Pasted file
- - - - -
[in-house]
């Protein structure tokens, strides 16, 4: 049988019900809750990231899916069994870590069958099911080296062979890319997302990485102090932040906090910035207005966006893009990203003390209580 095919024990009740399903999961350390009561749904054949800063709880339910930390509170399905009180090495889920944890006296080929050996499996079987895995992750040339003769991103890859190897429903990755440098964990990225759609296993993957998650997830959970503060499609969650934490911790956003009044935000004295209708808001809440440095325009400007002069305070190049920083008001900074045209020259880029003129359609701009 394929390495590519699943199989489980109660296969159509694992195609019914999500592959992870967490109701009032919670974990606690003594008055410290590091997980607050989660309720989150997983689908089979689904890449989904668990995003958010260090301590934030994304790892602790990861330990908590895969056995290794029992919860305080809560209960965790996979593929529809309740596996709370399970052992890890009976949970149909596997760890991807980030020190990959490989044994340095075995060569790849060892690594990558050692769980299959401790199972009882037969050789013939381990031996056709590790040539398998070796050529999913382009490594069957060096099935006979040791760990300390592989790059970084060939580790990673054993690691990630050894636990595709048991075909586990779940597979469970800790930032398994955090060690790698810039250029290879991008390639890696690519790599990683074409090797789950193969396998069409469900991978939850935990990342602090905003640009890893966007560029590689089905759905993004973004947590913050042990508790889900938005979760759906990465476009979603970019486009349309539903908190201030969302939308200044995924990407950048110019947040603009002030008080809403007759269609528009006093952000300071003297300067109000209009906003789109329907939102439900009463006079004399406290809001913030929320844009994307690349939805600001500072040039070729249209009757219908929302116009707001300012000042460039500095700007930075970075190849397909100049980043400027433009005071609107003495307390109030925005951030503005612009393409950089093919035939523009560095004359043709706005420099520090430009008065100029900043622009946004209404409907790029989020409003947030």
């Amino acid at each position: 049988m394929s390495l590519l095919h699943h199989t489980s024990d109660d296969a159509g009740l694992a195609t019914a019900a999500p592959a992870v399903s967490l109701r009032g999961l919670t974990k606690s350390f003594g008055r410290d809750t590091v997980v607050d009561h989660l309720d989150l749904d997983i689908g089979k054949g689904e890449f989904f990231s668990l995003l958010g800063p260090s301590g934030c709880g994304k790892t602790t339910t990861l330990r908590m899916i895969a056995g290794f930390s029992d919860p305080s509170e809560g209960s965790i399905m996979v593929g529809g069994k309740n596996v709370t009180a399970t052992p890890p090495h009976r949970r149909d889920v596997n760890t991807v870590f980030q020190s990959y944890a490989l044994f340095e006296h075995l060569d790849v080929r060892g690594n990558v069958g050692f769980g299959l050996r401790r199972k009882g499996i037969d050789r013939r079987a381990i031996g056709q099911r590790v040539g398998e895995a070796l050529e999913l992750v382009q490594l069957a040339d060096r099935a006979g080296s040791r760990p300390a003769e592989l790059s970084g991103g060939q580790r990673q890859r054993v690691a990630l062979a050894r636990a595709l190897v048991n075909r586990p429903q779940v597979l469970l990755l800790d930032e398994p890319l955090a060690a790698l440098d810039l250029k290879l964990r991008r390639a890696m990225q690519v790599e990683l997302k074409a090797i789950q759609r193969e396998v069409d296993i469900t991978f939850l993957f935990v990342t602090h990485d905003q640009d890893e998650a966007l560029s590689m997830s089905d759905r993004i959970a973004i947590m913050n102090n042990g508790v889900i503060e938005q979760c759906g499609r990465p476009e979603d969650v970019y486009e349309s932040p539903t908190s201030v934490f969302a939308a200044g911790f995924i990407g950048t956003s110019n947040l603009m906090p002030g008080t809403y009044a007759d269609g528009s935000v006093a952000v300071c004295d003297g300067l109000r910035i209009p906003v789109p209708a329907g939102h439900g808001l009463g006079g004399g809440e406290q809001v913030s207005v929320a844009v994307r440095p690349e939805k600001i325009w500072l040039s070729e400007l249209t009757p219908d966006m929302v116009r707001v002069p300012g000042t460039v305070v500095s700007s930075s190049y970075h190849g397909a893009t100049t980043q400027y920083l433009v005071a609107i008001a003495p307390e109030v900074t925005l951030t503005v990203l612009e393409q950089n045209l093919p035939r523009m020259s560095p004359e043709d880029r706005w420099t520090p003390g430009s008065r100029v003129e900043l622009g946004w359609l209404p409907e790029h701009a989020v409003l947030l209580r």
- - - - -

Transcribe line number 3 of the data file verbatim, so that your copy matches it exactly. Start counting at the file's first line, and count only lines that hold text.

């Amino acid at each position: 049988m394929s390495l590519l095919h699943h199989t489980s024990d109660d296969a159509g009740l694992a195609t019914a019900a999500p592959a992870v399903s967490l109701r009032g999961l919670t974990k606690s350390f003594g008055r410290d809750t590091v997980v607050d009561h989660l309720d989150l749904d997983i689908g089979k054949g689904e890449f989904f990231s668990l995003l958010g800063p260090s301590g934030c709880g994304k790892t602790t339910t990861l330990r908590m899916i895969a056995g290794f930390s029992d919860p305080s509170e809560g209960s965790i399905m996979v593929g529809g069994k309740n596996v709370t009180a399970t052992p890890p090495h009976r949970r149909d889920v596997n760890t991807v870590f980030q020190s990959y944890a490989l044994f340095e006296h075995l060569d790849v080929r060892g690594n990558v069958g050692f769980g299959l050996r401790r199972k009882g499996i037969d050789r013939r079987a381990i031996g056709q099911r590790v040539g398998e895995a070796l050529e999913l992750v382009q490594l069957a040339d060096r099935a006979g080296s040791r760990p300390a003769e592989l790059s970084g991103g060939q580790r990673q890859r054993v690691a990630l062979a050894r636990a595709l190897v048991n075909r586990p429903q779940v597979l469970l990755l800790d930032e398994p890319l955090a060690a790698l440098d810039l250029k290879l964990r991008r390639a890696m990225q690519v790599e990683l997302k074409a090797i789950q759609r193969e396998v069409d296993i469900t991978f939850l993957f935990v990342t602090h990485d905003q640009d890893e998650a966007l560029s590689m997830s089905d759905r993004i959970a973004i947590m913050n102090n042990g508790v889900i503060e938005q979760c759906g499609r990465p476009e979603d969650v970019y486009e349309s932040p539903t908190s201030v934490f969302a939308a200044g911790f995924i990407g950048t956003s110019n947040l603009m906090p002030g008080t809403y009044a007759d269609g528009s935000v006093a952000v300071c004295d003297g300067l109000r910035i209009p906003v789109p209708a329907g939102h439900g808001l009463g006079g004399g809440e406290q809001v913030s207005v929320a844009v994307r440095p690349e939805k600001i325009w500072l040039s070729e400007l249209t009757p219908d966006m929302v116009r707001v002069p300012g000042t460039v305070v500095s700007s930075s190049y970075h190849g397909a893009t100049t980043q400027y920083l433009v005071a609107i008001a003495p307390e109030v900074t925005l951030t503005v990203l612009e393409q950089n045209l093919p035939r523009m020259s560095p004359e043709d880029r706005w420099t520090p003390g430009s008065r100029v003129e900043l622009g946004w359609l209404p409907e790029h701009a989020v409003l947030l209580r």